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          The Star-Ledger/Eagleton-Rutgers Poll uses a random-digit dial (RDD) “probability” sampling design to select households for participation in each of its quarterly surveys.

          In lay terms, telephone numbers around the state are called “blindly,” with due respect to their prevalence in the population. The first “cut” is by area code. For example, if 30 percent of the states 18+ population lives in the 201 area code, 30% of the sample is drawn from that 201 code. The next cut is by county within that parameter. For example, if 40 percent of those living in the 201 area code are known (through census figures) to live in Bergen county, 12 percent of the Star-Ledger/Eagleton-Rutgers Poll’s sample is chosen from that county. [30% in (201) x 40% in Bergen = 12% of the statewide adults 18 years of age and older.] This is done by sampling on exchanges within area codes. Following this sampling procedure of area codes and exchanges ensures a correct geographical representation of residents of the state’s 21 counties.

          The sampling of phone numbers has to this point been on the first 6 digits —the three digit “area code,” and the three digit “exchange”— guaranteeing a proportional probability sample based on county and town-within-county distribution. The next four digits making up the sample phone number are in effect randomly generated, picking up listed and non-listed number alike. Thus the RDD moniker for “random-digit dialing.” Respondents within the designated households are also sampled, generally by means of a “last-birthday” method. Interviewers will ask to speak with the person (18+) in the household who has had the most recent birthday. This ensures a random selection of eligible respondents within the households selected.

          After the sample is selected and correct respondents interviewed, the sample is “weighted” to correct for the fact that some respondents are harder to reach than others. For example, less well-educated respondents may be less comfortable talking on the telephone and may “refuse” to be interviewed in greater proportion than better-educated respondents. At the end of the interviewing process, the poll may have spoken with 40% of those who have a college degree, when census figures tell us that only 25% of New Jerseyans have attained this much education.

          To make sure the sample is representative, each of those with a college degree must be counted as .625 of a person by the computer (40% x .625 = 25%) to make sure their prevalence in the sample actually equals their prevalence in the population from which the sample was selected. Those with less than a high school education may be counted as more than 1.00 of a person by the computer. (Assume that 8 percent of the sample say they have less than a high school degree, while the true population count is 12 percent. Each person in this group must be counted as 1.5 for the sample to be truly representative.) A common Star-Leger/Eagleton-Rutgers Poll weights on age and education to adjust the sample to comport with current census-projected figures of the New Jersey adult population. This weighting ensures that findings from a sample can be generalized to the larger target population of all New Jersey adults.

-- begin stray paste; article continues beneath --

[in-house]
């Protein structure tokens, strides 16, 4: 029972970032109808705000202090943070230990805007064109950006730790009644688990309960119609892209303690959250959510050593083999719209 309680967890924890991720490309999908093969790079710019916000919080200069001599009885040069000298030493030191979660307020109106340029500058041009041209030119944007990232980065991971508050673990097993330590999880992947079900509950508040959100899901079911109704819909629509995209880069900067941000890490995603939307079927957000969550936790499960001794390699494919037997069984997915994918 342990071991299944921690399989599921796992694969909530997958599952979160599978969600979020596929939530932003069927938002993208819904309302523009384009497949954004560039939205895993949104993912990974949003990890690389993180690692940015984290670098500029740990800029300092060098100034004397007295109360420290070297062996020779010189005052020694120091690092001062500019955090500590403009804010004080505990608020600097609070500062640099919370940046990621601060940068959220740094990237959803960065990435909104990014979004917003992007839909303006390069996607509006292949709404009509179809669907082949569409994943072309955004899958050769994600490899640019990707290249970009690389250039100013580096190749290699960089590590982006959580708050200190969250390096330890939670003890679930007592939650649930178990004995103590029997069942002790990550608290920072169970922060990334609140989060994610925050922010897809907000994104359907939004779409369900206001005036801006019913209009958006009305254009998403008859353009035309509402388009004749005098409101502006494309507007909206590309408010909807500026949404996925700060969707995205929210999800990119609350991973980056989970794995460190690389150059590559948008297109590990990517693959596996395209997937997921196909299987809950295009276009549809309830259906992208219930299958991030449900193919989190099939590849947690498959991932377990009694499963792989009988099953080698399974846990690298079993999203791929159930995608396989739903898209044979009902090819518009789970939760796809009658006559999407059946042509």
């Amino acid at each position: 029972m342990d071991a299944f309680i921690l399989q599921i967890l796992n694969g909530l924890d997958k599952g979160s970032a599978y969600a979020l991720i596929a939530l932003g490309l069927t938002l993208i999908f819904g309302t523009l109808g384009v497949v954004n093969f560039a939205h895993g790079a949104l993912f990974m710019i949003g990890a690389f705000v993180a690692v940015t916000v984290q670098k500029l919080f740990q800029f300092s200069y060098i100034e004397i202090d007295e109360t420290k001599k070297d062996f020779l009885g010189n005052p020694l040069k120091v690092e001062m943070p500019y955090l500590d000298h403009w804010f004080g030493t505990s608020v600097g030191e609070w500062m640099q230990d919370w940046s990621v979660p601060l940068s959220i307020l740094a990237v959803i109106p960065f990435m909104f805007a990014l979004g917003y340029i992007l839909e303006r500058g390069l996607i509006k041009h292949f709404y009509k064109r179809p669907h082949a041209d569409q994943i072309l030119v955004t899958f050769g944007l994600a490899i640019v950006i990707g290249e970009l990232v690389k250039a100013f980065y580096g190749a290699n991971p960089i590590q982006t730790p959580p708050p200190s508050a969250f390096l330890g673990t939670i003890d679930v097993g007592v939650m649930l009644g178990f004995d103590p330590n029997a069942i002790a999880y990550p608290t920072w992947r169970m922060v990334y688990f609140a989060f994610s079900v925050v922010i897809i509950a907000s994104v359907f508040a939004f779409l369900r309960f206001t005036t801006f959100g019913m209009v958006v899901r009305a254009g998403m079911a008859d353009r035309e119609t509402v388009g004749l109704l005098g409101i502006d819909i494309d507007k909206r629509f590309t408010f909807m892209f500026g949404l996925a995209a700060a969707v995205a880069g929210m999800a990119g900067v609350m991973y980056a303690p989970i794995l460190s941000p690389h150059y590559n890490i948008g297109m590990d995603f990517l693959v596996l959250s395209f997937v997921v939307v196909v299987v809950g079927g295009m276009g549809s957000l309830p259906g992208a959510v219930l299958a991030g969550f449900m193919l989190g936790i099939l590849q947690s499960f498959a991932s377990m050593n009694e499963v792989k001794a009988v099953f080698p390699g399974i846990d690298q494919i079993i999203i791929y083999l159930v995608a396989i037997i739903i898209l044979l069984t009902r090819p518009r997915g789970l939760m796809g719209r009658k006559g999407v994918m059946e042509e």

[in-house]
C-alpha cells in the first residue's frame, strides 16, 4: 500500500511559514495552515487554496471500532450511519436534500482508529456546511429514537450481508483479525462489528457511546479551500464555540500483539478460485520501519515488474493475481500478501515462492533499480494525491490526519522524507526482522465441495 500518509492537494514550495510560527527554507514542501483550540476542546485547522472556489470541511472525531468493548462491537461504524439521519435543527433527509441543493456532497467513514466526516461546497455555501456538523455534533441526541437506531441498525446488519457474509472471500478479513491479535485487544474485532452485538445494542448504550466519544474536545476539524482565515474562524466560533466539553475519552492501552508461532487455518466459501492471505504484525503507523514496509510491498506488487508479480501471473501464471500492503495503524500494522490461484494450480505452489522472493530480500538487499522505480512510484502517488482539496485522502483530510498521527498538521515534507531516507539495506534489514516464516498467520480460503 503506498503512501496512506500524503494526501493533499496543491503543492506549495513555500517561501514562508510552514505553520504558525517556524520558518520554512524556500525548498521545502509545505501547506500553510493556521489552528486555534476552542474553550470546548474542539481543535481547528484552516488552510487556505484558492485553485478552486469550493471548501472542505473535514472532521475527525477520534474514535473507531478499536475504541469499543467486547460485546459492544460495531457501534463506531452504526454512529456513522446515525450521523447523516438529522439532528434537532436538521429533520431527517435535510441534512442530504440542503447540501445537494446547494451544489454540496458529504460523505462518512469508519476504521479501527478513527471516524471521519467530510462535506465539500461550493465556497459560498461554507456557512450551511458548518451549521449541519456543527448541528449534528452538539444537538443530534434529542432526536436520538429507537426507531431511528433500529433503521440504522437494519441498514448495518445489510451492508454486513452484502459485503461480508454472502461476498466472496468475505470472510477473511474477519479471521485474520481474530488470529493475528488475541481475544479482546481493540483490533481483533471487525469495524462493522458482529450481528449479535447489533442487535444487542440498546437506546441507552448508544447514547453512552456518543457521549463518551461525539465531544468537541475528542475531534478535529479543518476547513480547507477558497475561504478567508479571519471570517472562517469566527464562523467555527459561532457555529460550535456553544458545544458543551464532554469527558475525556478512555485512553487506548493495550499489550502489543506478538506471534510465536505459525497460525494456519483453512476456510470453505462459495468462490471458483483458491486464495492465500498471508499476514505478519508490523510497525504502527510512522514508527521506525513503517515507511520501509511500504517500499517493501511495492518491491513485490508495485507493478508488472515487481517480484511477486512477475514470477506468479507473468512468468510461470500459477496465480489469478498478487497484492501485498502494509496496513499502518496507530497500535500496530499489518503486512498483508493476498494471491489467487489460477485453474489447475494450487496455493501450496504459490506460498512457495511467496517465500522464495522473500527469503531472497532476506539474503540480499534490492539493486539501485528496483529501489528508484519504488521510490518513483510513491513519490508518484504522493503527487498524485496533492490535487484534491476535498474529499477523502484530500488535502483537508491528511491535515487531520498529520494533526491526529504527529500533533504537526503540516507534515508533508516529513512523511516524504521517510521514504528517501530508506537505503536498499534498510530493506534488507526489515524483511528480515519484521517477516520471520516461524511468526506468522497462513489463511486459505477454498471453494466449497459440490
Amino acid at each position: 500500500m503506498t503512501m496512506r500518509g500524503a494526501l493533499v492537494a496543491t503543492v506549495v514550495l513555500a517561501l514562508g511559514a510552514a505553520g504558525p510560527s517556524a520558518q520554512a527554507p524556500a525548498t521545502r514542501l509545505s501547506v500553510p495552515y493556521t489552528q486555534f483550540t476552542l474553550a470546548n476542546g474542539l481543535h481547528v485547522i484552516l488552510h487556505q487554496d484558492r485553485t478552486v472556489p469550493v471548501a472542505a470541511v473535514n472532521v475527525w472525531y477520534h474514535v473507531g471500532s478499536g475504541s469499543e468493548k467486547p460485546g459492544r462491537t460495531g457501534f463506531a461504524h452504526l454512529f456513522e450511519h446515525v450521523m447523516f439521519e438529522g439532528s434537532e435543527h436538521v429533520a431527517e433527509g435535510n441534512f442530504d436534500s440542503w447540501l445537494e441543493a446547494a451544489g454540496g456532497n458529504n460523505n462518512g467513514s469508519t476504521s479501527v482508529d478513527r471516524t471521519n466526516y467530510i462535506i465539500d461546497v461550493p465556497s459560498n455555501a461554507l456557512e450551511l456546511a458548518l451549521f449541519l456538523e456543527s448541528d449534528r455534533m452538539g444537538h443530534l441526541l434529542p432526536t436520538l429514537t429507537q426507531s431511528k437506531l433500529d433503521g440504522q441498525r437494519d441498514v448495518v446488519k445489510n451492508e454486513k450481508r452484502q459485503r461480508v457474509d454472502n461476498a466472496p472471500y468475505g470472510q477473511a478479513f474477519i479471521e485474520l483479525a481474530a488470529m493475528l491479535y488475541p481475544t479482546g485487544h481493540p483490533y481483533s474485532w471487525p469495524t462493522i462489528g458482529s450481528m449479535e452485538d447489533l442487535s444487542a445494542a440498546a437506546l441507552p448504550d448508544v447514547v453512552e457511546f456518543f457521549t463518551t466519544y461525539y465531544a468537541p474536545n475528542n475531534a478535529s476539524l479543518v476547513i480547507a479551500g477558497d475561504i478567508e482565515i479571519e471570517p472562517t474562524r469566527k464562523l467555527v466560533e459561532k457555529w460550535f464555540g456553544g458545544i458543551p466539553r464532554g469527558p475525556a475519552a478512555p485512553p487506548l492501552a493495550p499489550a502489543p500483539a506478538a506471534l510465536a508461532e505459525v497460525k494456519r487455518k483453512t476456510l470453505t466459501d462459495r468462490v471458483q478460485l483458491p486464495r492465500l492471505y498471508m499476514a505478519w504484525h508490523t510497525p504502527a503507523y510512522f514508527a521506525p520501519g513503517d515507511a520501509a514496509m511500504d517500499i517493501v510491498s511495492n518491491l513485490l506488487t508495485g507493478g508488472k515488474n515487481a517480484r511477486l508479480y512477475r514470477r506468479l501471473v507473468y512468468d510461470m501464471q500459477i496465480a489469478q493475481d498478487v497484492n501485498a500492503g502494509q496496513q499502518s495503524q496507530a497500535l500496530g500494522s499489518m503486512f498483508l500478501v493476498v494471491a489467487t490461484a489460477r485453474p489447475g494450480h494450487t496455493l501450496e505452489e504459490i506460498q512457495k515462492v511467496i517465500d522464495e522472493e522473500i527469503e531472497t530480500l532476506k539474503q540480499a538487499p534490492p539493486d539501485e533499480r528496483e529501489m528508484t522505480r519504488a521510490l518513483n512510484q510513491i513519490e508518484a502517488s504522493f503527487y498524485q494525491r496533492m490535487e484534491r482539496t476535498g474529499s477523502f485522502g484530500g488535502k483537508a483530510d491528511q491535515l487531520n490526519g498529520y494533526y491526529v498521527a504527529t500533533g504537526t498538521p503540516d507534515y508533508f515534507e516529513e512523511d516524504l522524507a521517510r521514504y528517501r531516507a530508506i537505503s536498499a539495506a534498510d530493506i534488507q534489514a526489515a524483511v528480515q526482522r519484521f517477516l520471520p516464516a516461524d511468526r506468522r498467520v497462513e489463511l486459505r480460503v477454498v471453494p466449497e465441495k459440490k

All surveys are subject to “sampling error”—that is the expected probable difference between interviewing everyone in a population, and a scientifically selected sample of that population. Sampling error is based on the size of the sample. The following chart shows the relationship between sample size and sampling error.

          By way of illustration, if the sample contains 400 respondents, the associated sampling error is plus or minus 5 percentage points. [This is true for percentages near 50% at a 95 percent confidence interval.] If 50 percent of the sample percent were found to give the Governor a positive job rating, one could be 95 percent confident that the true value among all New Jersey adults in the population would be somewhere between 45 and 55 percent (50 + 5), with 50 percent being the most likely figure.

          Sampling error does not take into account other sources of variation inherent in public opinion studies, such as non-response, question wording or context effects. The Star-Ledger/Eagleton-Rutgers Poll makes available its questionnaires on-line for those who wish to see the questionnaire wording and sequencing. Response dispositions are either available on-line or by request.



Rutgers-Eagleton Poll
Eagleton Institute of Politics
185 Ryders Lane
New Brunswick, NJ  08901-8557
phone: (732) 932-9384 ext. 285
fax:(732) 932-1551

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